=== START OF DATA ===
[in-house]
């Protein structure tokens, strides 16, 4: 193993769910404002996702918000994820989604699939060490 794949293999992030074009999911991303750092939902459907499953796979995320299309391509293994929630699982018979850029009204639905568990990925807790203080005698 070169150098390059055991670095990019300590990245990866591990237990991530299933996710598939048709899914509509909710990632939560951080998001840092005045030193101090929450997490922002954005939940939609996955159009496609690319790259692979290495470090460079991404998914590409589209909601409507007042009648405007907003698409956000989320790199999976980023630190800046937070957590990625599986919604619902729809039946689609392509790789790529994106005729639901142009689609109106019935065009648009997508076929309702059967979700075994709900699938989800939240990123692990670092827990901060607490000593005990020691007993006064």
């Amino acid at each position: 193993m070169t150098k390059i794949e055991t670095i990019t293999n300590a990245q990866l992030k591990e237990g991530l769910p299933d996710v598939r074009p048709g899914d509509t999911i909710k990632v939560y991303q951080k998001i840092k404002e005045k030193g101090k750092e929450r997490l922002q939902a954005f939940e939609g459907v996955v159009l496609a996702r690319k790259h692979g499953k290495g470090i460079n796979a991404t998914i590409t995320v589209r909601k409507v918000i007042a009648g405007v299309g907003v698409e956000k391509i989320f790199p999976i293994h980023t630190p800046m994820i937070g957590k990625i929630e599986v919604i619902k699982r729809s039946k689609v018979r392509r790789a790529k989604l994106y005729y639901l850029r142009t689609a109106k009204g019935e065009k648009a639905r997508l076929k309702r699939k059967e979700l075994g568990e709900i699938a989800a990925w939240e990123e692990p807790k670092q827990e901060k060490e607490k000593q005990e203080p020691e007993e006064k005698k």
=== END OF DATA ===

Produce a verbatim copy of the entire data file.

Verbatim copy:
[in-house]
């Protein structure tokens, strides 16, 4: 193993769910404002996702918000994820989604699939060490 794949293999992030074009999911991303750092939902459907499953796979995320299309391509293994929630699982018979850029009204639905568990990925807790203080005698 070169150098390059055991670095990019300590990245990866591990237990991530299933996710598939048709899914509509909710990632939560951080998001840092005045030193101090929450997490922002954005939940939609996955159009496609690319790259692979290495470090460079991404998914590409589209909601409507007042009648405007907003698409956000989320790199999976980023630190800046937070957590990625599986919604619902729809039946689609392509790789790529994106005729639901142009689609109106019935065009648009997508076929309702059967979700075994709900699938989800939240990123692990670092827990901060607490000593005990020691007993006064």
């Amino acid at each position: 193993m070169t150098k390059i794949e055991t670095i990019t293999n300590a990245q990866l992030k591990e237990g991530l769910p299933d996710v598939r074009p048709g899914d509509t999911i909710k990632v939560y991303q951080k998001i840092k404002e005045k030193g101090k750092e929450r997490l922002q939902a954005f939940e939609g459907v996955v159009l496609a996702r690319k790259h692979g499953k290495g470090i460079n796979a991404t998914i590409t995320v589209r909601k409507v918000i007042a009648g405007v299309g907003v698409e956000k391509i989320f790199p999976i293994h980023t630190p800046m994820i937070g957590k990625i929630e599986v919604i619902k699982r729809s039946k689609v018979r392509r790789a790529k989604l994106y005729y639901l850029r142009t689609a109106k009204g019935e065009k648009a639905r997508l076929k309702r699939k059967e979700l075994g568990e709900i699938a989800a990925w939240e990123e692990p807790k670092q827990e901060k060490e607490k000593q005990e203080p020691e007993e006064k005698k």